Scots in Schools

Scots Language Creative Writin Competeetion

Education Scotland is promotin a Scots Language Creative Writin Competeetion.

Via Rab Wilson http://www.thenational.scot/news/15663236.Rab_Wilson__Makin_shuir_the_torch_o_the_Scots_leid_wull_ne___er_gang_oot/

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Positive Herald editorial: Braw news that speaking Scots is helping pupils

The report that Scots can assist learners develop the skills required for success in national qualifications in English inspired a positive editorial in The Herald editorial dated 2 September 2017, worth reproducing in full for its fulsome public praise for an oft-maligned language,

A way with words is a wonderful thing. It allows for confident expression and easy interacting with one’s peers. Alas, for years, if the words were Scots, they were frowned upon and the speaker ridiculed. Now it transpires children speaking Scots at school are not only happier and more inclined to get involved, but they improve their chances of attaining English qualifications.

Education Scotland found evidence that including Scots in the curriculum increases the confidence of reluctant learners and encourages them to take leading roles. Speaking the leid persuaded them to participate in class discussions and led them to perform well in English.

From what we already know of the benefits of bilingual education, this comes as no surprise. Studies have shown high levels of attainment in Gaelic-speaking schools. Whether one sees Scots as a variant of English or a distinct language, it certainly has a different way with words. That is valuable for making comparisons, detecting connotations and widening rhythm and cadence.

Shunning Scots was to shut the doors on a child’s perception and make them feel they were doing wrong. Thankfully, such attitudes no longer prevail. Today, the rights and wrongs of language concern pronunciation, not discrimination. That speaking Scots improves English is braw, just as a good command of English makes for better blethering in Scots.

Herald View: Braw news that speaking Scots is helping pupils

A WAY with words is a wonderful thing. It allows for confident expression and easy interacting with one’s peers. Alas, for years, if the words were Scots, they were frowned upon and the speaker ridiculed. Now it transpires children speaking Scots at school are not only happier and more inclined to get involved, but they improve their chances of attaining English qualifications.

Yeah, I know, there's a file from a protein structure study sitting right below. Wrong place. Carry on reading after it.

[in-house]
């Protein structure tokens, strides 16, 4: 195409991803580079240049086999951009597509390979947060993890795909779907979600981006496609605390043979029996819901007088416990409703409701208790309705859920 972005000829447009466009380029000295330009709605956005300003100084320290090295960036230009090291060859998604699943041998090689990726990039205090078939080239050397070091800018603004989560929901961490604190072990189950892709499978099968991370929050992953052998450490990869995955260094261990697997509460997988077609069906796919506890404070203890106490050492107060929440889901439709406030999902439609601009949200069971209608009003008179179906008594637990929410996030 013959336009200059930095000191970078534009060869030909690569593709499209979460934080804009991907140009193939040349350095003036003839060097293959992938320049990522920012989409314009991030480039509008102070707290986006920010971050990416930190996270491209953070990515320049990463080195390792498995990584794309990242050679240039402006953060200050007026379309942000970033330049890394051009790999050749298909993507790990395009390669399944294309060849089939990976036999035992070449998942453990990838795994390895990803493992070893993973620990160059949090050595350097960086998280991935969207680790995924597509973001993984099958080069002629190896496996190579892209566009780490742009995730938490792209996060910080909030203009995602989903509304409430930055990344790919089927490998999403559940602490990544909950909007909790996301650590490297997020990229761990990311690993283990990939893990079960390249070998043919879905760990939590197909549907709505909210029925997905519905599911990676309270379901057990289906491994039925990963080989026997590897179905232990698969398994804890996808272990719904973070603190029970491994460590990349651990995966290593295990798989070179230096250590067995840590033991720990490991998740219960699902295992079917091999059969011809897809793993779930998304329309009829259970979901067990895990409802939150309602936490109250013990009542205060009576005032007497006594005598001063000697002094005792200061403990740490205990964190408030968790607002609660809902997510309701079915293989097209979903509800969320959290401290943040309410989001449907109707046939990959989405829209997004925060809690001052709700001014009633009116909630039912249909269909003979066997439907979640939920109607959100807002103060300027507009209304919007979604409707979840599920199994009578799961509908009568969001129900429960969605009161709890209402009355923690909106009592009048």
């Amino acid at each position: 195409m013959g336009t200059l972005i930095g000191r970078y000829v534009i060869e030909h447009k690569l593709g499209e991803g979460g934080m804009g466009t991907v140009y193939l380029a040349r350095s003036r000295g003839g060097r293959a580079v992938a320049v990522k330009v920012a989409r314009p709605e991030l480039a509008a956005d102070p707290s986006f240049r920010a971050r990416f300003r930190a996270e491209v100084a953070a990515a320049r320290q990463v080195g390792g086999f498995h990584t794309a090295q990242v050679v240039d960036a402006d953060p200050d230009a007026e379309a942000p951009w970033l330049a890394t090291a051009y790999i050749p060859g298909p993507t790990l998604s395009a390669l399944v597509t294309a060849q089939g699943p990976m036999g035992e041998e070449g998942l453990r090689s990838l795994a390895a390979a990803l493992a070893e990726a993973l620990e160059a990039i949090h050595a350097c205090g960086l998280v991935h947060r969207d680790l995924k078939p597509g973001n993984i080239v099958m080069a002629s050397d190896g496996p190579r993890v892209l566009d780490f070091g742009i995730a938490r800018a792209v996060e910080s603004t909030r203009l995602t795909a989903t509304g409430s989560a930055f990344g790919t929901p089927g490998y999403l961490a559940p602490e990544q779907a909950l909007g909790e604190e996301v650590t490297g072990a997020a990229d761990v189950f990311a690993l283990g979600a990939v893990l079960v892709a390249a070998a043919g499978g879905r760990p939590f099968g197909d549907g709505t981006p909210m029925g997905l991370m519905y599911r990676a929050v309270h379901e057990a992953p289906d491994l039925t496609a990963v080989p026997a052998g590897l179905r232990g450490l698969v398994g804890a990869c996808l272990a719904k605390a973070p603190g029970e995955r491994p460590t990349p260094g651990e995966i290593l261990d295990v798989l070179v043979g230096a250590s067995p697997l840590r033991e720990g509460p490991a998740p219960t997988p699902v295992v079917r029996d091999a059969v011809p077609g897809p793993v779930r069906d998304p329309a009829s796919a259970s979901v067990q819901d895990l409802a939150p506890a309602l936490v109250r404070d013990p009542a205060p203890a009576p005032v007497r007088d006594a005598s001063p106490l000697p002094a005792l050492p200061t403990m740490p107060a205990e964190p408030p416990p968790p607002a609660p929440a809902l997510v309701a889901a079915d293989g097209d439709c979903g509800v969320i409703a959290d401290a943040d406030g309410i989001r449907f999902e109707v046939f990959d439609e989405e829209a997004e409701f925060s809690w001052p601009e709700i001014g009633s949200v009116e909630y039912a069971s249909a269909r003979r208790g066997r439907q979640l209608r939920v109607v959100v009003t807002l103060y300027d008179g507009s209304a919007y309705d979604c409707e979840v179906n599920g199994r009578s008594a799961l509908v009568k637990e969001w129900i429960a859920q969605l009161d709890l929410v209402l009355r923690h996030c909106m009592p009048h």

Scots language ‘helps pupils in English exams’

Scots positively impacted on other areas (The Herald, 7 Sept 2017). Scots can assist learners develop the skills required for success in national qualifications in English. Most teachers agreed that the use of Scots can help to engage reluctant learners and the use of Scots “gave some lower-attaining children the confidence to take on leadership roles for the first time”. Teachers in one secondary school felt that allowing pupils to use Scots “removed the barriers to learning experiences for some, and created opportunities for them to access the curriculum”. The report found evidence that the use of Scots resulted in improvements in some lower-attaining pupils’ writing skills, motivation and behaviour. The report concluded (p 7),

“There is clear evidence to confirm the educational benefits of including Scots in Curriculum for Excellence. Scots can support children and young people to develop a range of important skills in literacy, including advanced reading and writing skills required for success in national qualifications. Scots as part of Curriculum for Excellence can support young people in developing their confidence and a sense of their own identity. It can help to engage learners whose mither tongue is Scots by making them feel more valued and included, and therefore more motivated to take part in lessons, to lead learning, and to achieve more highly”.

Scots language ‘helps pupils in English exams’

THE teaching of the Scots language is having a positive impact on the attainment of pupils in English qualifications, according to a new report. Research shows teachers believe the language can particularly help disengaged pupils and those who are not high academic achievers.

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